Gene Simmons, the firebreathing bass player of the legendary rock and roll band KISS, not only breathes flame on stage during the notoriously theatrical KISS live shows, but he can do it in interviews, too.
Never afraid to make controversial, even obnoxious comments in public, Gene Simmons’ previous verbal targets have included Muslims, women, and music fans. His latest target, on the occasion of the 40th anniversary of the debut KISS album, is the band’s home city, New York.
We didn’t make it in New York,” Simmons declared in a recent interview. “We made it in Detroit. New York is a little too high-falutin, too full of itself.”
With their, basic, driving rock and roll sound KISS broke little new ground musically, but in their elaborate stage shows featuring the band in their comic-book-inspired makeup and costumes surrounded by a plethora of pyrotechnics and horror movie special effects, they developed an ardent following mostly among teenagers. But they were generally loathed by critics and considered too tacky for hip New York tastes.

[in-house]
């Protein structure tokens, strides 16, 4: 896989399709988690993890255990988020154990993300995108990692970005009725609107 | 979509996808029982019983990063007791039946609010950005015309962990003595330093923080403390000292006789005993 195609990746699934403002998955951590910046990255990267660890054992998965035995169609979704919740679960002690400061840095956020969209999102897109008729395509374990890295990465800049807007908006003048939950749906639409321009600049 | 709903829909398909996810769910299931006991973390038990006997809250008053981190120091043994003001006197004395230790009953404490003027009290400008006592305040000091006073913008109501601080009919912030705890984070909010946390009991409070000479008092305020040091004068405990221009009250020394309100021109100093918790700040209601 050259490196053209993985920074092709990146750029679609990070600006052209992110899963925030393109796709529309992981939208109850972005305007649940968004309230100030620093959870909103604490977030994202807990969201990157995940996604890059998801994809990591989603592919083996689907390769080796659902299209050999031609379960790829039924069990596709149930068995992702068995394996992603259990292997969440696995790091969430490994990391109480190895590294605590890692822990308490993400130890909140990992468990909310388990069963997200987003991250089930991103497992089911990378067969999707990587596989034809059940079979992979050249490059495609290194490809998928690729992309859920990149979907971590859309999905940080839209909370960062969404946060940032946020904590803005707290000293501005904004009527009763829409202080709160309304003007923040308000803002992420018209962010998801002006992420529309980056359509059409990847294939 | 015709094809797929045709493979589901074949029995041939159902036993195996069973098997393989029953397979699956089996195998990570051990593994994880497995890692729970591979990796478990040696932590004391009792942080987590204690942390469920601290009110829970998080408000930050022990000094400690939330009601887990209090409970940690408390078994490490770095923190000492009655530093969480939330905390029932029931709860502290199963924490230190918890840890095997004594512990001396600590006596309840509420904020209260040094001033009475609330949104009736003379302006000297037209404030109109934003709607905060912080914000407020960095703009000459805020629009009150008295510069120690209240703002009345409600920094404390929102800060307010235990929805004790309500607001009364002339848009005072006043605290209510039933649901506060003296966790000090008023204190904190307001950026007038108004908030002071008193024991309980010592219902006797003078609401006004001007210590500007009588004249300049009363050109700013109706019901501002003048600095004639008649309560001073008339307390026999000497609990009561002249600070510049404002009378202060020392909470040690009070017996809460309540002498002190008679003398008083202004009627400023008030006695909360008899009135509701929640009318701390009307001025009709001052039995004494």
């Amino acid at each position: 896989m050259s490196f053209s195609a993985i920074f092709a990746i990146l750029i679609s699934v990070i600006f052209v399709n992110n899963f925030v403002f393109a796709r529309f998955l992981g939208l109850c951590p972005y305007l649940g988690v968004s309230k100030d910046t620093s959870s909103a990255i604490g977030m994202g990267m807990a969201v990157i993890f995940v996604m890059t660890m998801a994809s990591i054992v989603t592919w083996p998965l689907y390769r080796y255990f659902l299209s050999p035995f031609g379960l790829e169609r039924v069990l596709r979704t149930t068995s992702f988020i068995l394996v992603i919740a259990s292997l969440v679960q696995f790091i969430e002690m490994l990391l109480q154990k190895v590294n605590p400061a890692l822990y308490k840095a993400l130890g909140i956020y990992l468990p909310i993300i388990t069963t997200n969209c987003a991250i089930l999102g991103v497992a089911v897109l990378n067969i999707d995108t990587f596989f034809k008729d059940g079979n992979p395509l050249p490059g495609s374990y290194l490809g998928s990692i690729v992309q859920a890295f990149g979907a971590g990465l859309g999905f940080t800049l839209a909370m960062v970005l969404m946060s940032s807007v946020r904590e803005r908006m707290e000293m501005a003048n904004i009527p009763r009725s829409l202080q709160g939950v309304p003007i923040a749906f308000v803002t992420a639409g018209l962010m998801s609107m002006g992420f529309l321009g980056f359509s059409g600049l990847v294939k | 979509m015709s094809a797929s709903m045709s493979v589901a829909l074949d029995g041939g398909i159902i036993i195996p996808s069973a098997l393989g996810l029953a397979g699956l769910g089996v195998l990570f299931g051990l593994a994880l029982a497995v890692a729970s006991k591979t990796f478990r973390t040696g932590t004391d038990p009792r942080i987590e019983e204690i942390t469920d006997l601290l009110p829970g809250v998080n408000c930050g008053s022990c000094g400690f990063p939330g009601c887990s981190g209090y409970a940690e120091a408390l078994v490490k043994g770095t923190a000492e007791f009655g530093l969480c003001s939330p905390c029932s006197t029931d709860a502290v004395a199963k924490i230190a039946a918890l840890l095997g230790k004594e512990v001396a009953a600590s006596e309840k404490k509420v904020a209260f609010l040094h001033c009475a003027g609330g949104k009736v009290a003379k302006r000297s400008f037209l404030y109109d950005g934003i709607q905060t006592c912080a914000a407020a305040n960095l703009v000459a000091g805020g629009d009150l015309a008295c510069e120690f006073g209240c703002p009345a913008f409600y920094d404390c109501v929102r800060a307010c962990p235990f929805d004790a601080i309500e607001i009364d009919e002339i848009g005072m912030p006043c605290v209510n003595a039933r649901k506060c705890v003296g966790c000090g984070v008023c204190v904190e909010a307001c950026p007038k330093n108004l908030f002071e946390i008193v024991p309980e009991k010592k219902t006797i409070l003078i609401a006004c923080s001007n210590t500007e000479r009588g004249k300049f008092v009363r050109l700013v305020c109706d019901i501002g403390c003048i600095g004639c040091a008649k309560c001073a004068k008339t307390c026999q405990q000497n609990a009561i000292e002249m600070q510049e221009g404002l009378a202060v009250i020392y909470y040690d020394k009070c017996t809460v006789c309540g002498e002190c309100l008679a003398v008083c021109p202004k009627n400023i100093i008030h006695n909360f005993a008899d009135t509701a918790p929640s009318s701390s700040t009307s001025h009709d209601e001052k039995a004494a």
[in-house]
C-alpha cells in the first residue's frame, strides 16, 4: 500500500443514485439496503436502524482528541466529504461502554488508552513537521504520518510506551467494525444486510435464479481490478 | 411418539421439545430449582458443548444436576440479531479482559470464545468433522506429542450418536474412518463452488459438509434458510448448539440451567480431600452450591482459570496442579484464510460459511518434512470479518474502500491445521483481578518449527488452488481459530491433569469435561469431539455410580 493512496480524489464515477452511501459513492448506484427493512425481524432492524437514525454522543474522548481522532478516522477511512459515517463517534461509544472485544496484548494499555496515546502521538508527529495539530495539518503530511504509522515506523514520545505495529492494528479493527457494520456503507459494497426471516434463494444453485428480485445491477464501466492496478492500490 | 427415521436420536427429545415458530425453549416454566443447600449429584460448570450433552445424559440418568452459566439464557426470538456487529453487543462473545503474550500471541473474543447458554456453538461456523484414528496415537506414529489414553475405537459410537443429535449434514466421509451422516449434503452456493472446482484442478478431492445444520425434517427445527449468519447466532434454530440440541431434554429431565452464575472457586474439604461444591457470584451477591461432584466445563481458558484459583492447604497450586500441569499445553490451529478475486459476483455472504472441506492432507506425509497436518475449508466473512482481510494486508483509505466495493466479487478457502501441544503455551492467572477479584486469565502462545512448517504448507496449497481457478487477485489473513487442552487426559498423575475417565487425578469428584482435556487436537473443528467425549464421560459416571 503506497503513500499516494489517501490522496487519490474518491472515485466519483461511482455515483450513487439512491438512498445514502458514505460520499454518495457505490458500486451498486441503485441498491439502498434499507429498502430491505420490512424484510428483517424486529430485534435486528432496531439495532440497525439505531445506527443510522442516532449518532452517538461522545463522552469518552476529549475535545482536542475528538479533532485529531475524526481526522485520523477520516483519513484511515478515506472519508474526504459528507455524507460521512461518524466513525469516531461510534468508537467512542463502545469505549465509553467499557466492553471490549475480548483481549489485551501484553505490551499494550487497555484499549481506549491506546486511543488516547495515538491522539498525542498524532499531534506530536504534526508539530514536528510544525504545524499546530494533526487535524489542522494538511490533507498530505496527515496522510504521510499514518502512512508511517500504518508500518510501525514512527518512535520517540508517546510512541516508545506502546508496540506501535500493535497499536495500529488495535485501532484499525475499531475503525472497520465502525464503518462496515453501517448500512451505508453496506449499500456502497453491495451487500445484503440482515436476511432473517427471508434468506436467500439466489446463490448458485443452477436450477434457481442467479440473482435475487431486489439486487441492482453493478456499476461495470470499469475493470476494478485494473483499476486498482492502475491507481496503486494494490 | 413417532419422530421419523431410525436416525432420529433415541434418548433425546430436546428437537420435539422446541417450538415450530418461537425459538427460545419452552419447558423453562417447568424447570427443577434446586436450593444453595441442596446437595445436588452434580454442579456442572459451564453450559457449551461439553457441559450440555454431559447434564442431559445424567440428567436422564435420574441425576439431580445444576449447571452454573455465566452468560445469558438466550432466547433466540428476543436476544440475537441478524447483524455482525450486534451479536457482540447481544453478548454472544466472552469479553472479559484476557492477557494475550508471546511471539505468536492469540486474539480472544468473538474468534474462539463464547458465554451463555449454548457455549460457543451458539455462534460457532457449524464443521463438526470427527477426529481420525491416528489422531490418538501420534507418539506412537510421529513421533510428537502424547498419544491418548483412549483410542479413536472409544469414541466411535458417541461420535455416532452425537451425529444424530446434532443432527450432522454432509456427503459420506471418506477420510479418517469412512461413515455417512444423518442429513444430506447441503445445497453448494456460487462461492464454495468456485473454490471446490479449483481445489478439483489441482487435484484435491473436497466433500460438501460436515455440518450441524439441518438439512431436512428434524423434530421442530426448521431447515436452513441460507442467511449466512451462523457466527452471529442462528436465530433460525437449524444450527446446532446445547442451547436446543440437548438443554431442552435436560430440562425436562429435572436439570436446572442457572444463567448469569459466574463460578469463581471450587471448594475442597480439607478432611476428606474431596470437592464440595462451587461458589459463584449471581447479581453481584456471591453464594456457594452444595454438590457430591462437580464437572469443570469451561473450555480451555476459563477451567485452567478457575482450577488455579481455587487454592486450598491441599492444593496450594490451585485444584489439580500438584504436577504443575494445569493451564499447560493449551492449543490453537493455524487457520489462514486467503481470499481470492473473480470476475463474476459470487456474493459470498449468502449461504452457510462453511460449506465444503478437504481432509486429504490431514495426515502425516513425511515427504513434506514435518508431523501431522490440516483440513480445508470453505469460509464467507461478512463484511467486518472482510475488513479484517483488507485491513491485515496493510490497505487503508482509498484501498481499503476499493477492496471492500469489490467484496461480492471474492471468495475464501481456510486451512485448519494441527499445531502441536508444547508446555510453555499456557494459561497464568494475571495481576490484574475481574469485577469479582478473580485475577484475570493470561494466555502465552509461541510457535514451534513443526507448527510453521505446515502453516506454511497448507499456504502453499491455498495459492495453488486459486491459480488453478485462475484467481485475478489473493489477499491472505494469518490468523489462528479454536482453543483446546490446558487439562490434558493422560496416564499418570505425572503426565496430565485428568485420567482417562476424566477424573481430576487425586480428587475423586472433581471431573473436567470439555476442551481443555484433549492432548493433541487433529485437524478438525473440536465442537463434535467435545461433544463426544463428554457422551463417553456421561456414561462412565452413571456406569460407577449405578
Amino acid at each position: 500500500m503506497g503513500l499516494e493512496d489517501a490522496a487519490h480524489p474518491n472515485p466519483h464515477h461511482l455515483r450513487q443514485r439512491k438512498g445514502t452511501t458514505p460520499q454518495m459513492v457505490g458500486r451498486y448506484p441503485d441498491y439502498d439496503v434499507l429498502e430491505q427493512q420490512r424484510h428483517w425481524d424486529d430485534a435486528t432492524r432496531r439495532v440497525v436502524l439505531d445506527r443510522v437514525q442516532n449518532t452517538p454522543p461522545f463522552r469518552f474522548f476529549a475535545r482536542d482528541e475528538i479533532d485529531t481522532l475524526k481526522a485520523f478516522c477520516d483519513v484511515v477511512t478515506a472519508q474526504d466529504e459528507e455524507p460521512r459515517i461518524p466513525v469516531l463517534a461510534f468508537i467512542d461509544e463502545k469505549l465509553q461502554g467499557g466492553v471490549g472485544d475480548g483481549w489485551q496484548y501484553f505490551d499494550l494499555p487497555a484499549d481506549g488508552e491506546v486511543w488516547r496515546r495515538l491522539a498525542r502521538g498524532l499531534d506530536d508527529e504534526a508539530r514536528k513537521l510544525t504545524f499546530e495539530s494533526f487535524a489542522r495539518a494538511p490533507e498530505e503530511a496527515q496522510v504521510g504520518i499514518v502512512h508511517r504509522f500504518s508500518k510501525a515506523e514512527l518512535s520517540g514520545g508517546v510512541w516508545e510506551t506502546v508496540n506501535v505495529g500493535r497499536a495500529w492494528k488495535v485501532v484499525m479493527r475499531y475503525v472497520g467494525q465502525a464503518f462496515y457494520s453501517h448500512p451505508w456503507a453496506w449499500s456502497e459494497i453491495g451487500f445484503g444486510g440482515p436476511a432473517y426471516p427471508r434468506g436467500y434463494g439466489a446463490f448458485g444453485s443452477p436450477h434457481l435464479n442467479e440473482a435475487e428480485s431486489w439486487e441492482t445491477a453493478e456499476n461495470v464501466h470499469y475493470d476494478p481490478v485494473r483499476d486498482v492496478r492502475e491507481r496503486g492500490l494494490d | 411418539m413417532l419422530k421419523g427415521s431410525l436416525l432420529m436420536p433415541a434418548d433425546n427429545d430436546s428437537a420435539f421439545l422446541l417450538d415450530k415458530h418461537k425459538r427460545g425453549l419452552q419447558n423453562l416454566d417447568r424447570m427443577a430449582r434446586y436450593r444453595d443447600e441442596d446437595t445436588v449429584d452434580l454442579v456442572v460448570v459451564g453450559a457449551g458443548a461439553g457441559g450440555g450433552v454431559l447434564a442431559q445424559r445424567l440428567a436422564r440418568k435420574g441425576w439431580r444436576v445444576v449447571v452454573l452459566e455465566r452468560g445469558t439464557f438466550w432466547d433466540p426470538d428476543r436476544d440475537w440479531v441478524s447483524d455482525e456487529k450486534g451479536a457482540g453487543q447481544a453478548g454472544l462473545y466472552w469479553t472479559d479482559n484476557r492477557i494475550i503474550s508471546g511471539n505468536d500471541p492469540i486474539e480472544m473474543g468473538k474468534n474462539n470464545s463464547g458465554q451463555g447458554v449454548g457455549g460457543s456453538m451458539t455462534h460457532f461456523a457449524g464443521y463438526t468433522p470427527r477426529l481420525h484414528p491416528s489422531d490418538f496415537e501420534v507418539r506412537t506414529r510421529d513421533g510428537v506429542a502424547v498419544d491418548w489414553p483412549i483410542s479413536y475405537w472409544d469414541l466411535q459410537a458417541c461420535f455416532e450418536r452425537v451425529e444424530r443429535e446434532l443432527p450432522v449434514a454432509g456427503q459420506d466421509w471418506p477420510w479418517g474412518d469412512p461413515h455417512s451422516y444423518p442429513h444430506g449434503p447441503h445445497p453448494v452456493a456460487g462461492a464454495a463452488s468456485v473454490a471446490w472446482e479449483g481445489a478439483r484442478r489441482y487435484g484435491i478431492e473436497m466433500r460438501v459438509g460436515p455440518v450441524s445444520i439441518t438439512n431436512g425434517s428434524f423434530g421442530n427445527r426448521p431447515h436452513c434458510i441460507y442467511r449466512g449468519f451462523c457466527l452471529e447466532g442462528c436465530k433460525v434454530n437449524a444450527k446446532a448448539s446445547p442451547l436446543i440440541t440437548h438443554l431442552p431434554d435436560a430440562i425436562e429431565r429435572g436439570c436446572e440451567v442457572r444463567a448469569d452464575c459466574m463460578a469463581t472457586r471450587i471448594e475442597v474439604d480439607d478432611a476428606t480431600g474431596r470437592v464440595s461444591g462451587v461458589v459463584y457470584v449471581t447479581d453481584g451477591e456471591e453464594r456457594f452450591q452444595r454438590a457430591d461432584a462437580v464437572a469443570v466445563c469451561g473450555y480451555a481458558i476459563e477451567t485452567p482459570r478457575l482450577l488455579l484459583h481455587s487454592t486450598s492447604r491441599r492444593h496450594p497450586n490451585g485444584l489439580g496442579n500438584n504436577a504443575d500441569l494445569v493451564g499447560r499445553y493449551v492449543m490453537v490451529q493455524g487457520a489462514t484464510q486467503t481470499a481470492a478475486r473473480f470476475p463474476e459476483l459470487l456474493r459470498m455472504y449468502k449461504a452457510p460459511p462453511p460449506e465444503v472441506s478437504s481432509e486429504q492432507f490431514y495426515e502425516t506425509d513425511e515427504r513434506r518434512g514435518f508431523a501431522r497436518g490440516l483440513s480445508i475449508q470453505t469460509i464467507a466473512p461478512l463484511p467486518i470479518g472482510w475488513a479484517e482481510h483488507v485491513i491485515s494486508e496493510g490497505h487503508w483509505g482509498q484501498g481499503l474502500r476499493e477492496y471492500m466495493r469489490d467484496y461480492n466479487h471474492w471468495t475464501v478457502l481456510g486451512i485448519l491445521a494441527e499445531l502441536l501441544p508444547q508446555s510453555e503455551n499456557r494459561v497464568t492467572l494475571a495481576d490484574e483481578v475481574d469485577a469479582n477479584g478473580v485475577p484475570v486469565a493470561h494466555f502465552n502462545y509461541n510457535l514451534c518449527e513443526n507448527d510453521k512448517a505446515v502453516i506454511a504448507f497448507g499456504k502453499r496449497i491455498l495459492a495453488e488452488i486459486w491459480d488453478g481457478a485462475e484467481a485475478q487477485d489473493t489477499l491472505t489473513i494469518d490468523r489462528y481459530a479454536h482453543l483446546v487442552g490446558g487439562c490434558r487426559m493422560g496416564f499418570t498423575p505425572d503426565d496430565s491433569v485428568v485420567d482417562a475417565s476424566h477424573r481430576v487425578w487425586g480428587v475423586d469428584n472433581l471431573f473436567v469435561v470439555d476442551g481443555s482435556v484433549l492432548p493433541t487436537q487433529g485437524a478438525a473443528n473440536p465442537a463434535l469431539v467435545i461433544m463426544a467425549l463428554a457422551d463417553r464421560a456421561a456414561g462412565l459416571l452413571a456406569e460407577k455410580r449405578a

Now, 40 years after the eponymous KISS album was released on February 18, 1974, Gene Simmons still remains bitter about his band’s reception, or lack of it, by the self-appointed New York tastemakers.
“It bears noting that New York City, perhaps the most important city on the face of the planet, never gave the world a worldwide musical phenomenon that could play stadiums and arenas around the world, other than KISS. Not one,” said Gene Simmons, who was born in Israel six months more than 64 years ago as Chaim Witz.
“Ted Nugent, Bob Seger, there were a ton of bands out of Detroit,” Gene Simmons continued. “England gave the world thousands of bands: the Beatles and the Stones. Even Jimi Hendrix, an American, came out of England. New York City gave the world nothing. New York City gave the world KISS: one band and we didn’t make it in NY, we made it in Detroit.”
Simmons also noted that while Motown came out of Detroit, “there’s not a musical scene that came out of New York, not disco, not rock, nothing!”
Apparently, Gene Simmons does not consider the hip hop scene, which originated in New York’s South Bronx around the same time KISS was getting started, to be “musical.” Or maybe he just forgot about it.
For that matter, the New York punk rock scene of the mid-1970s — at a time when KISS were scoring hits with their KISS Alive and KISS Alive II albums and their concept album Destroyer — proved one of the most important movements in American music, producing such bands as The Ramones, Blondie and The Talking Heads.
Nonetheless, Gene Simmons has never been one to bite the tongue that he made a living lasciviously sticking out on stage, and a band that maintains success over 40 years and 30 albums should make him rightly proud.